The Little Engine that Never Was:
The General Motors Rotary Combustion Engine

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Last month Mazda ended, for the time being, production of Wankel rotary engines. Over the decades since the 1967 Cosmo’s L8A two-rotor, Mazda had built about 2 million Wankels. Since that announcement, epitaphs have being written for the engine that made Mazdas go “hmmmm”. Ironically, around the same time that Mazda stopped making Wankel rotaries I came across another Wankel engine that had it actually gone into production would undoubtedly have dwarfed Mazda’s rotary production numbers. I’m talking about the General Motors Rotary Combustion Engine and few prototype engines have come as close as it did to the factory floor without actually going into production.

In the early 1960s General Motors did some wacky, crazy things, like make the “rope drive” Pontiac Tempest, the overhead cam Pontiac six, the Oldsmobile Toronado’s unified powertrain FWD system and, of course, the rear engine, air-cooled Corvair. While the General’s retail offerings would get more and more mechanically conventional as that decade wore on, at the Warren Tech Center, the innovation continued.

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Not long ago, when following up a slightly exaggerated story by concept car collector Joe Bortz that some of the Motorama cars were electrically powered (they were, actually, with lead-acid batteries and starter motors, to get what were otherwise “pushmobiles” on and off the stage), the nice folks at the GM Heritage Center sent me a document from 1969 called Progress of Power, reporting on GM’s research into alternatives to the conventional gasoline powered Otto cycle engine. There were reports on turbines, EVs, Stirling engines, hybrid systems, experimental piston engines and even a couple of steam engines described in the document.

So GM was open to alternatives. Their checkbook was open too. When engineering heavyweights like Ed Cole and John DeLorean embraced Felix Wankel’s rotary engine design for it’s light weight, compact size and high specific output, GM paid Wankel’s American licensee, Curtiss-Wright, $50 million in 1970 for the rights to produce a Wankel rotary. GM then embarked on developing their own version of the Wankel, in an uncharacteristically public manner. The automaker announced that a two-rotor rotary would be available in the Chevy Vega no later than 1975. A couple of the ubiquitous “mid-engine Corvette” concepts (one later became the big-block powered Aerovette) had rotary power. GM’s Wankel project was high profile.

Not only did GM embrace the Wankel, but so did little American Motors, designing a complete and radical car, the Pacer, around the rotary’s compact dimensions. AMC also paid Curtiss-Wright a licensing fee, hoping to eventually build their own Wankels, but in the meantime planning on fitting the Pacer with engines bought from GM.

Development at GM proceeded but hit its first stumbling block as provisions of the Clean Air Act kicked in and engineers struggled to clean up the Wankel’s two-stroke like exhaust. It was thought that hurdle had been overcome but then the first oil crisis of the 1970s hit in 1973 in the wake of the Yom Kippur war. Not only is the Wankel notoriously dirty in terms of emissions, it’s also a bit of a gas hog. All that power and RPM come at a price. Still struggling to meet increasingly strict emissions standards and facing the prospect of selling an economy car with an uneconomical engine, in 1974 Ed Cole postponed the project, then retired. His successor as GM’s head engineer, Pete Estes, wasn’t nearly as enthused with the Wankel and he killed the project. In addition to the $50 licensing fee, at the time it was estimated that GM had poured another $150 million into the GMRCE project. That’s over a half billion dollars in today’s money and GM just walked away. They could afford taking that kind of technological flier back then.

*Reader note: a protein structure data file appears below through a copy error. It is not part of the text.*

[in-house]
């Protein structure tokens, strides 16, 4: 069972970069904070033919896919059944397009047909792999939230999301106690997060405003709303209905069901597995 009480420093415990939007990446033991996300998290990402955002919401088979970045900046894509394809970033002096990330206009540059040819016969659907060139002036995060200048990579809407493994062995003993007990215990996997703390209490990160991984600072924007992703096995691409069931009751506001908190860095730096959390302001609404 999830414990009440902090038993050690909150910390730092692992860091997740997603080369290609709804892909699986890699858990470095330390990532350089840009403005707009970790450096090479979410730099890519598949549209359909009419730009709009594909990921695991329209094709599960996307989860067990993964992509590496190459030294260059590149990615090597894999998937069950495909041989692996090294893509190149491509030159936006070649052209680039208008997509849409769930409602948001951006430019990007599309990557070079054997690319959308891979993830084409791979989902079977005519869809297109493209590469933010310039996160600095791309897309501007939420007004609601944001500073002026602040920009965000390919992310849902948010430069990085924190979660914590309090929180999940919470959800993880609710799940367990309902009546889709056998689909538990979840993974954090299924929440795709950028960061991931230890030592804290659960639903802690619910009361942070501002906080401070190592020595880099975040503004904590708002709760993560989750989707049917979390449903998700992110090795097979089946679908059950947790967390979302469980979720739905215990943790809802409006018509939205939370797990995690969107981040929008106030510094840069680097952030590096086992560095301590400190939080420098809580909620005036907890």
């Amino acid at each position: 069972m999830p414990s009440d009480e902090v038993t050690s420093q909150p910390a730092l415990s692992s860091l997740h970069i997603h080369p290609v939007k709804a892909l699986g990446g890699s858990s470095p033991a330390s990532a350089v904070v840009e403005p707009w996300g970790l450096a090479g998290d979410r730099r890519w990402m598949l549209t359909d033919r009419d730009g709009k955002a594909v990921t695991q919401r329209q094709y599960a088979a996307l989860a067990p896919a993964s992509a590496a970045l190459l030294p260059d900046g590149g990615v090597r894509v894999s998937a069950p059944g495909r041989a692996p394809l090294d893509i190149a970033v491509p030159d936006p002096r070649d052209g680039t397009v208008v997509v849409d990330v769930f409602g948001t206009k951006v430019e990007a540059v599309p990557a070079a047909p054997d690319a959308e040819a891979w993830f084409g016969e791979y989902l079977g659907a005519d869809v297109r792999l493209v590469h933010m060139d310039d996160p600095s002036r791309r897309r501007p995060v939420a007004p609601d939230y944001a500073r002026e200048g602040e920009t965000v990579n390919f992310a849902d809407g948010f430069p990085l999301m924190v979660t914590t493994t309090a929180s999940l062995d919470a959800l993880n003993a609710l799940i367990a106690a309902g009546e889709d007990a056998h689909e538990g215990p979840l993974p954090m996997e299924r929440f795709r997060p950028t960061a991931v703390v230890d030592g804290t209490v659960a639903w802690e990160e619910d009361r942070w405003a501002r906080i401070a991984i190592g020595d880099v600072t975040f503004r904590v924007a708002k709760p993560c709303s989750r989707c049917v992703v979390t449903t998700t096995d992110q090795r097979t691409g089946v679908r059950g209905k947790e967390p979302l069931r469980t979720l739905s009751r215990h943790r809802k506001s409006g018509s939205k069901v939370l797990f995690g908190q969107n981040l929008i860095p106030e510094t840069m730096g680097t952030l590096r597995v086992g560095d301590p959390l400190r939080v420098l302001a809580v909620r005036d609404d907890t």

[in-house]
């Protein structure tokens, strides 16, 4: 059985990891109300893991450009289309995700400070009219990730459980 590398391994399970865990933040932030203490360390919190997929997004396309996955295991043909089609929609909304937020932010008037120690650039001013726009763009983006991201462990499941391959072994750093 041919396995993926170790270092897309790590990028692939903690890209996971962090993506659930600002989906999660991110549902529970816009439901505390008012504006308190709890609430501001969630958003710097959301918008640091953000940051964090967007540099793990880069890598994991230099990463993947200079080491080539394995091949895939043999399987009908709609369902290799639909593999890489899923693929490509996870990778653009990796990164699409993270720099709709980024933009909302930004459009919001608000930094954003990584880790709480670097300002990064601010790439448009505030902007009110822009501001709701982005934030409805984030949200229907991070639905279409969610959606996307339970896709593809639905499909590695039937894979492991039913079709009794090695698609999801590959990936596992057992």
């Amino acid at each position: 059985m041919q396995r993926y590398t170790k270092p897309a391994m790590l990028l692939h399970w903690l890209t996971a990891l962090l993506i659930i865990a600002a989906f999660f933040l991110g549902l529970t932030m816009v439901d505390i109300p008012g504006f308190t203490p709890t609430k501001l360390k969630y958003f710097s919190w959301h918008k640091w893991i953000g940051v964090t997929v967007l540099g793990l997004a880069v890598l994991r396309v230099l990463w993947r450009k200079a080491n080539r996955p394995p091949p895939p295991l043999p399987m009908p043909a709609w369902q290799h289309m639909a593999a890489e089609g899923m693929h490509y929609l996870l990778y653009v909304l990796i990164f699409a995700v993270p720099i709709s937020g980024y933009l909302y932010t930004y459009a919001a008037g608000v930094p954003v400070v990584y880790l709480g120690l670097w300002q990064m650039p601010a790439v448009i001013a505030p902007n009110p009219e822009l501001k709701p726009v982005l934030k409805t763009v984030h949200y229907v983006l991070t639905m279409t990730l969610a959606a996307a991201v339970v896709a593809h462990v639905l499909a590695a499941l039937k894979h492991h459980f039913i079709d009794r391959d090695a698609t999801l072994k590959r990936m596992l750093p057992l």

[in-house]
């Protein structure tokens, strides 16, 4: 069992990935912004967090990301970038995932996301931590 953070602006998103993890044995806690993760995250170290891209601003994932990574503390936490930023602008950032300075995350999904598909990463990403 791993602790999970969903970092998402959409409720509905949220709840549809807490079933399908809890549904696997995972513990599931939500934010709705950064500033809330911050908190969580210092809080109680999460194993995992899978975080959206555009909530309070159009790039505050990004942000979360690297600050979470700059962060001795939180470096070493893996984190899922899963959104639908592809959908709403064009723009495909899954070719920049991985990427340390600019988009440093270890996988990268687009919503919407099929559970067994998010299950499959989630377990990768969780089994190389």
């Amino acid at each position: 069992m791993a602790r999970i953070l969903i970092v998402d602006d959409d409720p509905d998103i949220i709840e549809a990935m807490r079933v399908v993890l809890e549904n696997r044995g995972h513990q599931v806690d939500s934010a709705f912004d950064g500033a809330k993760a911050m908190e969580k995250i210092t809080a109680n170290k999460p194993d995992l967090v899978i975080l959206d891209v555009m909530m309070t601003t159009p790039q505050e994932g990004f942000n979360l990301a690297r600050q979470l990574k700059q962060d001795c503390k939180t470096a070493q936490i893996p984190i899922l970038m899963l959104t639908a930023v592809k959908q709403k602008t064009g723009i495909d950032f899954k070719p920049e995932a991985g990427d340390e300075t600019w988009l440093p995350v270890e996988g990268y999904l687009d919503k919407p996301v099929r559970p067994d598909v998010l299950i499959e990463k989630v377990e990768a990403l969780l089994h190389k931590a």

The actual two-rotor GM Wankel engine, though, was about as close to production as an engine can get. The design had been fixed in 1972 and responsibility for mass production and meeting emissions standards had been assigned to GM’s HydraMatic division. That’s how I came across what looked like a production ready GMRCE at the Ypsilanti Automotive Heritage Museum. HydraMatic’s research and production facilities were located in Ypsilanti for decades. As you can see from the photos, the two spark plug per rotor engine looks like a production engine, not a prototype. Those are finished, smooth castings, made on production tooling, not machined and heliarc welded pieces of billet. The manifolds and ancillaries and their brackets look like production pieces as well.

Note the exposed cylinders and pushrods on this prototype Cadillac V12

To give you an idea of just how close to production the GM Wankel was, compare how finished it looks to these two prototype Cadillac OHC V12 engines from the “V Future” program in the 1960s originally intended to power the Olds Toronado and Cadillac Eldorado. In a period publicity photo of one of the engines you can see exposed cylinders and even what appear to be exposed pushrods (not sure what pushrods are doing in an overhead cam engine, but there they are). In another photo taken recently by Mac’s Motor City Garage at the GM Heritage Center, you can clearly see the massive amount of heliarc welding one would expect on a prototype. Compared to those, the GMRCE on display in Ypsilanti was very close to a production engine.

Photo of prototype Cadillac V12 at the GM Heritage Center courtesy of Mac’s Motor City Garage. Note all the heliarc welding typical of a prototype.

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One Response to The Little Engine that Never Was:
The General Motors Rotary Combustion Engine

  1. Pingback: A Pacer Racer? | Cars In Depth

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